Interview with Barby Ingle: Review of ketamine treatment for CRPS….and much more!

Mrs. Barby Ingle’s profile & experience

Ms. Barby Ingle is a volunteer chronic pain educator for the Power of Pain Foundation, patient advocate, and motivational speaker. She has been a pain patient since 2002 and began mentoring other patients in 2006. Prior to her auto accident causing chronic pain, RSD symptoms, and subsequent surgeries, Barby was a business owner, event coordinator and head coach at Washington State University for the entire cheerleading/dance program. Barby has been a speaker and motivator since 1992, as part of her job as a Collegiate Head Coach, business owner, and now as a volunteer patient advocate. She graduated from the George Mason University in 1994 with a degree in Social Psychology.  Ms. Ingle uses her skills from Cheerleading to inspire and motivate patients to be self advocates and offers tips and tools for patients, caretakers, and healthcare professionals. Barby is a bestselling author of two books; RSD in Me! and ReMission Possible, and is currently working on her next book. She has been featured on Radio, Newspapers, Magazines, Print Ads, Internet Ads, and Television.  She was most recently seen on the Dr. Drew Lifechangers Show. Honors include “2012 You Are Our Hero” Award from the Neuropathy Action Foundation, Nominated in 3 categories for the 2011 Wego Health Activist Awards: Best In Show, Paperboy, & Offline Crusader. 2003 who’s who of U.S. Cheerleading coach’s honoree, 2004 Cheer LTD. Coach of the year nominee, 1998 – 2003 Teams ranked nationally in the top 10, coached at the Sun Bowl and two Rose Bowls. Barby has also served as a National speaker 1996-present, Author of the Cheertec Coaches’ Handbook, 1995-2003; six part DVD Series on aspects of cheerleading 2001. She is also a contributor to Cheerleader! An American Icon, 2004 and CO-Arthur of The Wisdom of Ingle, 2007.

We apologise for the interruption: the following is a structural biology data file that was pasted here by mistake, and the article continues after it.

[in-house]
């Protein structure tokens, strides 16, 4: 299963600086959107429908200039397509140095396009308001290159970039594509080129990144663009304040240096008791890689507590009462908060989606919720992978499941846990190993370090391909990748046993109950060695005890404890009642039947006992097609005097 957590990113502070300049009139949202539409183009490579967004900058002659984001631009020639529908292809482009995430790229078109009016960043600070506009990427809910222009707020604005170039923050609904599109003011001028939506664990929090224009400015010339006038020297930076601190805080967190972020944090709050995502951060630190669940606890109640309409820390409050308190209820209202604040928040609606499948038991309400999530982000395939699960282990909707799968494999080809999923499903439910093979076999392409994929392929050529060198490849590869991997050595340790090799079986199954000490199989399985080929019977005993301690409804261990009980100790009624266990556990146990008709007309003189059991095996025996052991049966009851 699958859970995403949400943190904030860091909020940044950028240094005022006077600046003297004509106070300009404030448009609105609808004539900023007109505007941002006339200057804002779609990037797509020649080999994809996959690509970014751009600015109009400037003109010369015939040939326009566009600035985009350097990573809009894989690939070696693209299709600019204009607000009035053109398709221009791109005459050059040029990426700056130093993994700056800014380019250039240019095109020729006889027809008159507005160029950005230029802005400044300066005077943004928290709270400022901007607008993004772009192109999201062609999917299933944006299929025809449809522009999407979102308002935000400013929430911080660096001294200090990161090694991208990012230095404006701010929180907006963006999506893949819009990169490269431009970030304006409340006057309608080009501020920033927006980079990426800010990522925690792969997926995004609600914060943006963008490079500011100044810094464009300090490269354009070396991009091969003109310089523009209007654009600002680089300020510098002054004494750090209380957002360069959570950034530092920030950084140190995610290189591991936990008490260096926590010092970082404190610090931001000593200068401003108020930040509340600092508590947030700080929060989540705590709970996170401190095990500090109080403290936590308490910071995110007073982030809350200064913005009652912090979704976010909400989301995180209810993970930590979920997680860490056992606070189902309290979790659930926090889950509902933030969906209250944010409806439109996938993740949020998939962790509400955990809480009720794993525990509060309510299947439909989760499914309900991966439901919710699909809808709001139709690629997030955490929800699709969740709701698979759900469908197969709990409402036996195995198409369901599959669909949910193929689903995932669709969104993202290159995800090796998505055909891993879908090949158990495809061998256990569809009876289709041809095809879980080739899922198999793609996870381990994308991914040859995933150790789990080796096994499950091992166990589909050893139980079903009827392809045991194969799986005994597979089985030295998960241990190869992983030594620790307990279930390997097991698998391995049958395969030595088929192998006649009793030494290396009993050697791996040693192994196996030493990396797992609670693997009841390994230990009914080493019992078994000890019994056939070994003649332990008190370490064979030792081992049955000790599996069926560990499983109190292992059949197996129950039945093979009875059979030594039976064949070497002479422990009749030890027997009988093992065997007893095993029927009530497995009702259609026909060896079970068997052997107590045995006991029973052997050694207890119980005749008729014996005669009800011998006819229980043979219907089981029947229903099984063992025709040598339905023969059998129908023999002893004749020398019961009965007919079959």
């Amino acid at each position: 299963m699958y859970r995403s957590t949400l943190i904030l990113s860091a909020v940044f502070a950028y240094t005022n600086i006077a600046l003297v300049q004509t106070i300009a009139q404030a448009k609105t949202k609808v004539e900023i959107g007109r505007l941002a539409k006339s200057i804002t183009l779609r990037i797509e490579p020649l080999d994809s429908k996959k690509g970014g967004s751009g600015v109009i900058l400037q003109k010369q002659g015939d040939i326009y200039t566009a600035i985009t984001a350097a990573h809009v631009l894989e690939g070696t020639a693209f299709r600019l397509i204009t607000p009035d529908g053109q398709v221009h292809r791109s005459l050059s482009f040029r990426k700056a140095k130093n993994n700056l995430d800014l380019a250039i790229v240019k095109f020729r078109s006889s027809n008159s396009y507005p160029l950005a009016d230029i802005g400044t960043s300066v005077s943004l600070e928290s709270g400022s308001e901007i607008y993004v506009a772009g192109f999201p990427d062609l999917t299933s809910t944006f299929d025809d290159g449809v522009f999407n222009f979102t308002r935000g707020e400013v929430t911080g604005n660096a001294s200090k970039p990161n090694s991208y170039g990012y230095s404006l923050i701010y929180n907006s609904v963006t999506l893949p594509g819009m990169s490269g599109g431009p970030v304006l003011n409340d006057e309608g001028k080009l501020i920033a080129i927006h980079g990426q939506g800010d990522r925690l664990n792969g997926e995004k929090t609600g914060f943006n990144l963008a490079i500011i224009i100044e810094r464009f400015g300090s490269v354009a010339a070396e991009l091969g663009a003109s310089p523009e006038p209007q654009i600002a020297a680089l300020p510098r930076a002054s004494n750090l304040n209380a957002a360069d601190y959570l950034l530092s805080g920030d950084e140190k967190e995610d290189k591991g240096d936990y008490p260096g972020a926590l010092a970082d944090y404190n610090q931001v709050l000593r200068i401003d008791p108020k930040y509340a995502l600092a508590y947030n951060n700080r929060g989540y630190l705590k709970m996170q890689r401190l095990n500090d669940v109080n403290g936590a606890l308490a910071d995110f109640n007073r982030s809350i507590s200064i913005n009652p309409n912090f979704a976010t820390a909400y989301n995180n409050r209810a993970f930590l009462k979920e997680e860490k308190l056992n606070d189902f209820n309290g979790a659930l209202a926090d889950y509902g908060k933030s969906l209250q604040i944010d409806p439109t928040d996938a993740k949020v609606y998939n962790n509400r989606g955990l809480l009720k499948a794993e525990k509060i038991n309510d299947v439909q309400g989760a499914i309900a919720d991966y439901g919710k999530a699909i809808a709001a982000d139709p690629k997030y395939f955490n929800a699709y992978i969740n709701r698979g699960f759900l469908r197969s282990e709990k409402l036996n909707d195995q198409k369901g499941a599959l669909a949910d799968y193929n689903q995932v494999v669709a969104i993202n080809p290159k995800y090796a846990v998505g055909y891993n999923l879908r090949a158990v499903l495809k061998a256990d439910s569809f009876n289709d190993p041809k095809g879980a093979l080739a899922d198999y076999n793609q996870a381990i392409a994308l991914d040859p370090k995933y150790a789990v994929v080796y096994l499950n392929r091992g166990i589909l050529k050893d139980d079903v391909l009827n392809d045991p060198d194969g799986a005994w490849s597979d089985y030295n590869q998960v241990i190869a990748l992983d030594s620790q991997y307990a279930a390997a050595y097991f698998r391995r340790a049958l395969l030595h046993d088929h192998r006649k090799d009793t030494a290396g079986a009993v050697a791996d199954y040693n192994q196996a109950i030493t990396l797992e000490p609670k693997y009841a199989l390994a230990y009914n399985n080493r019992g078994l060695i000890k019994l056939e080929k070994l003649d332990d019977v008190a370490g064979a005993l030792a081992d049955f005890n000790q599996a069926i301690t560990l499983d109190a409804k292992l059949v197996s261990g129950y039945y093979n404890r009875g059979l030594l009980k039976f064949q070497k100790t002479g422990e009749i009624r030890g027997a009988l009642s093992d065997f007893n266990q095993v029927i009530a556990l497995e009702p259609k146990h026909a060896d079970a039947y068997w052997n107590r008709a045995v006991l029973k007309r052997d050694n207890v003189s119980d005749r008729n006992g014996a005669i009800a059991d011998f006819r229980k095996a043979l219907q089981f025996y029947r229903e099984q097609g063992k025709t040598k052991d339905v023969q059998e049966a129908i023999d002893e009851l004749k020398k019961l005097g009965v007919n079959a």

Here is the interview realised between January 2012 and July 2012

I truly admire Mrs Barby Ingle. She is a wonderful lady who has been battling RSD/CRPS since 2002. She is now well known amongst the English Speaking CRPS/RSD communities for her continuous dedication in helping other pain patients. She is an extraordinary CRPS/RSD pain advocate and author. She has almost finished her fourth book.

Since having had her low dose ketamine treatment in 2009 and the consecutive boosters, Barby Ingle has been in remission from her CRPS. She explains her fight, hope, remission and healing socially in his book “Remission possible, yours if you choose to accept it”.

I’m a Belgian CRPS pain patient. I had the opportunity to meet with the Saarbrücken team in Germany. If you do basic scientific research on “CRPS and ketamine”, you will find very quickly that the ketamine research started in Germany. It started in Germany but with the close involvement of Dr Robert Schwartzman, a worldwide and famous neurologist in the field of CRPS/RSD. Dr. Schwartzman has more than 30 years of experience in the treatment of CRPS/RSD. He is offering the low-dose ketamine treatment in Philadelphia, USA.

The ketamine treatment is not the first “treatment option” offered to a CRPS/RSD patient. There is a “graduation protocole” if the other classical pain treatments fail.

I realized this interview with Barby in January 2012. We have finalized it this month.

I have asked Barby to introduce herself.

I really hope that this interview will give you more information about Mrs. Ingle’s pain advocacy work as well as a more comprehensive view about the role of using ketamine treatment in CRPS/RSD. I further hope that I will be able to translate this article into French one day.

With my deepest compassion,

Sylvie Ghysels

CRPS patient

Enjoy the interview

Interview with Mrs. Barby Ingle,

Author &, Executive Director of the Power of Pain Foundation,

CRPS/RSD Patient, RSD/CRPS advocate for CRPS sufferers

1. Barby, how did      you develop CRPS? How and when were you diagnosed?

I developed RSD September 26, 2002 after a minor auto accident. I was diagnosed with a brachial plexus nerve injury because of the accident, which spread to full body RSD with organ involvement. It was not until May 2005, that I was properly diagnosed with RSD. Between September 2002 and May 2005, I underwent multiple surgeries including a first rib resection. Each surgery caused the RSD to spread and symptoms to be exacerbated. I was diagnosed officially after a pain management doctor examined me, looked through my records and then performed a nerve block in the right ganglion nerve bundle of my neck. The nerve block helped for a few hours and I began radio frequency ablations after that.

  1. Barby, you are      the Executive Director of the Power of Pain Foundation. What are its      missions? What are your responsibilities? What kind of works are you doing      within the frame of this foundation?